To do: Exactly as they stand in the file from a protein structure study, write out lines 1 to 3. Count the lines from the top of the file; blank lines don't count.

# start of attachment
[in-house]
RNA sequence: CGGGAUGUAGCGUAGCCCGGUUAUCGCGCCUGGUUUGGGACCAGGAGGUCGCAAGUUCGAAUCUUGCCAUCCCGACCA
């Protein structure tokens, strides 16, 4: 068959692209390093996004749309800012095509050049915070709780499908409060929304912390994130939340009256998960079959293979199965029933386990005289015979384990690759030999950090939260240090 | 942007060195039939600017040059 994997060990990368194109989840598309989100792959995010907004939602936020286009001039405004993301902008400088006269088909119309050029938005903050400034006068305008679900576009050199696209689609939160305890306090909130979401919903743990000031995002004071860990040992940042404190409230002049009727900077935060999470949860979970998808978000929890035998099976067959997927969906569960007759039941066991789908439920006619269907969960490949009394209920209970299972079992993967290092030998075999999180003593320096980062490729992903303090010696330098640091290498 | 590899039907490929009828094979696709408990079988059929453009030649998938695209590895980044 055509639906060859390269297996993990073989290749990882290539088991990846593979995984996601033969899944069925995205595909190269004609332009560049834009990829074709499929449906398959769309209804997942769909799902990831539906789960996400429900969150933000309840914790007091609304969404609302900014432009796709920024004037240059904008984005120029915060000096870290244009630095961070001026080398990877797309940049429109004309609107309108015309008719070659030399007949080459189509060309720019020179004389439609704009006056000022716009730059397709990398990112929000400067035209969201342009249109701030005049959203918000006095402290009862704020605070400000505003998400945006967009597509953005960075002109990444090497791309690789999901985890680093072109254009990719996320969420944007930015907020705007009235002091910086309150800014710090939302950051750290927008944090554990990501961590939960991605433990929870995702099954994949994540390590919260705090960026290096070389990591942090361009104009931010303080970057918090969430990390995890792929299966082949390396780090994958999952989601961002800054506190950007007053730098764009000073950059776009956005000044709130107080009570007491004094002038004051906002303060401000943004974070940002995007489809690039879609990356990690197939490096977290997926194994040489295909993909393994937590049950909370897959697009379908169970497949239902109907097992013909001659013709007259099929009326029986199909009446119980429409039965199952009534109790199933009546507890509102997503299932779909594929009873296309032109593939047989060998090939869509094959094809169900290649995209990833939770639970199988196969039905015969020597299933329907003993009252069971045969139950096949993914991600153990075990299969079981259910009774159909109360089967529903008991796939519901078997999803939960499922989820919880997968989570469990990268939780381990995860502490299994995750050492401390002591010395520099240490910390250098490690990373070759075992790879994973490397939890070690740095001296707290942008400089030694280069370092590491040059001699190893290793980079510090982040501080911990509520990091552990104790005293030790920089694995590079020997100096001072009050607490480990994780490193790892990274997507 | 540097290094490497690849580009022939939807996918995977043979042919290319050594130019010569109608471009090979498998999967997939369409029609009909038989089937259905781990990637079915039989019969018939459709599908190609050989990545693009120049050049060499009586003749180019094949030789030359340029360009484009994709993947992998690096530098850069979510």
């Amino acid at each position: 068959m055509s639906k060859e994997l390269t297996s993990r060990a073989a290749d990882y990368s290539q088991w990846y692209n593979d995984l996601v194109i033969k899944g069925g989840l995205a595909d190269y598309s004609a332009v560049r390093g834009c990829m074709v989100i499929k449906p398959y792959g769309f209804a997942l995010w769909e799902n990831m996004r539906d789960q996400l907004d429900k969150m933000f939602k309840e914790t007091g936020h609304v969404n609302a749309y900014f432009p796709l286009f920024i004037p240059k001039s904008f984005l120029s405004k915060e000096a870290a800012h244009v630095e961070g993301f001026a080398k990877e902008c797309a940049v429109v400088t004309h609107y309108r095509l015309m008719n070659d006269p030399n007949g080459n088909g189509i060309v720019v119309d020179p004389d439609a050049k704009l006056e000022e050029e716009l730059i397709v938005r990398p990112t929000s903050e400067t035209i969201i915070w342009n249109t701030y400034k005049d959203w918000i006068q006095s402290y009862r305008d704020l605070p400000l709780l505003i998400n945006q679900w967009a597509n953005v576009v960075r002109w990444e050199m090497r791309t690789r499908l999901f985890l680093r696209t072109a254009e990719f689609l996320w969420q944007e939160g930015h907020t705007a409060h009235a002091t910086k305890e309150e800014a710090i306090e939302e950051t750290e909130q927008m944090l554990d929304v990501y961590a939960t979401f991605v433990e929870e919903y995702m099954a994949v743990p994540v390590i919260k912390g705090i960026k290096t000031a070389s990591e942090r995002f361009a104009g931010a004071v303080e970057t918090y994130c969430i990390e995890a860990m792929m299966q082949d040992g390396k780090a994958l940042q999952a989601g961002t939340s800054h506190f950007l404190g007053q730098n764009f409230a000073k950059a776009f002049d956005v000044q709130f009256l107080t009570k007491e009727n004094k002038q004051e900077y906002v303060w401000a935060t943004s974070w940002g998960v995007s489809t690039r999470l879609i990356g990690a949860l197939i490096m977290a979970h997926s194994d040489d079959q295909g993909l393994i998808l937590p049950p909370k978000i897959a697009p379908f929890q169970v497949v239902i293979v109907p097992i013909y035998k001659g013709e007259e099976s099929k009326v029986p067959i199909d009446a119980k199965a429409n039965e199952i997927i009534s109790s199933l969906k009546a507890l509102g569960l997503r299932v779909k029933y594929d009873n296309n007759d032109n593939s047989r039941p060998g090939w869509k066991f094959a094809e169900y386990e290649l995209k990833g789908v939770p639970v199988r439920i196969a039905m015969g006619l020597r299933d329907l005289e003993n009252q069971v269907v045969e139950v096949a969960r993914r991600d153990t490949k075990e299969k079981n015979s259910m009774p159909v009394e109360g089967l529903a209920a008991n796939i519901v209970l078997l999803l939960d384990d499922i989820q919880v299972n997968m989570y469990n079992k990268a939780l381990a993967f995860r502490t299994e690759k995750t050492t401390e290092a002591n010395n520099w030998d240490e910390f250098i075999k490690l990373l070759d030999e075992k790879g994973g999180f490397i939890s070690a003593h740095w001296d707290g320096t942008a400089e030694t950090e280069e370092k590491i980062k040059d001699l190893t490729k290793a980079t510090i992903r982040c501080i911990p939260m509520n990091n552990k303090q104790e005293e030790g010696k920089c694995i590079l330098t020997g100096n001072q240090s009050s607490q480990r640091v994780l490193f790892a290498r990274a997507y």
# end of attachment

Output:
[in-house]
RNA sequence: CGGGAUGUAGCGUAGCCCGGUUAUCGCGCCUGGUUUGGGACCAGGAGGUCGCAAGUUCGAAUCUUGCCAUCCCGACCA
């Protein structure tokens, strides 16, 4: 068959692209390093996004749309800012095509050049915070709780499908409060929304912390994130939340009256998960079959293979199965029933386990005289015979384990690759030999950090939260240090 | 942007060195039939600017040059 994997060990990368194109989840598309989100792959995010907004939602936020286009001039405004993301902008400088006269088909119309050029938005903050400034006068305008679900576009050199696209689609939160305890306090909130979401919903743990000031995002004071860990040992940042404190409230002049009727900077935060999470949860979970998808978000929890035998099976067959997927969906569960007759039941066991789908439920006619269907969960490949009394209920209970299972079992993967290092030998075999999180003593320096980062490729992903303090010696330098640091290498 | 590899039907490929009828094979696709408990079988059929453009030649998938695209590895980044 055509639906060859390269297996993990073989290749990882290539088991990846593979995984996601033969899944069925995205595909190269004609332009560049834009990829074709499929449906398959769309209804997942769909799902990831539906789960996400429900969150933000309840914790007091609304969404609302900014432009796709920024004037240059904008984005120029915060000096870290244009630095961070001026080398990877797309940049429109004309609107309108015309008719070659030399007949080459189509060309720019020179004389439609704009006056000022716009730059397709990398990112929000400067035209969201342009249109701030005049959203918000006095402290009862704020605070400000505003998400945006967009597509953005960075002109990444090497791309690789999901985890680093072109254009990719996320969420944007930015907020705007009235002091910086309150800014710090939302950051750290927008944090554990990501961590939960991605433990929870995702099954994949994540390590919260705090960026290096070389990591942090361009104009931010303080970057918090969430990390995890792929299966082949390396780090994958999952989601961002800054506190950007007053730098764009000073950059776009956005000044709130107080009570007491004094002038004051906002303060401000943004974070940002995007489809690039879609990356990690197939490096977290997926194994040489295909993909393994937590049950909370897959697009379908169970497949239902109907097992013909001659013709007259099929009326029986199909009446119980429409039965199952009534109790199933009546507890509102997503299932779909594929009873296309032109593939047989060998090939869509094959094809169900290649995209990833939770639970199988196969039905015969020597299933329907003993009252069971045969139950096949993914991600153990075990299969079981259910009774159909109360089967529903008991796939519901078997999803939960499922989820919880997968989570469990990268939780381990995860502490299994995750050492401390002591010395520099240490910390250098490690990373070759075992790879994973490397939890070690740095001296707290942008400089030694280069370092590491040059001699190893290793980079510090982040501080911990509520990091552990104790005293030790920089694995590079020997100096001072009050607490480990994780490193790892990274997507 | 540097290094490497690849580009022939939807996918995977043979042919290319050594130019010569109608471009090979498998999967997939369409029609009909038989089937259905781990990637079915039989019969018939459709599908190609050989990545693009120049050049060499009586003749180019094949030789030359340029360009484009994709993947992998690096530098850069979510």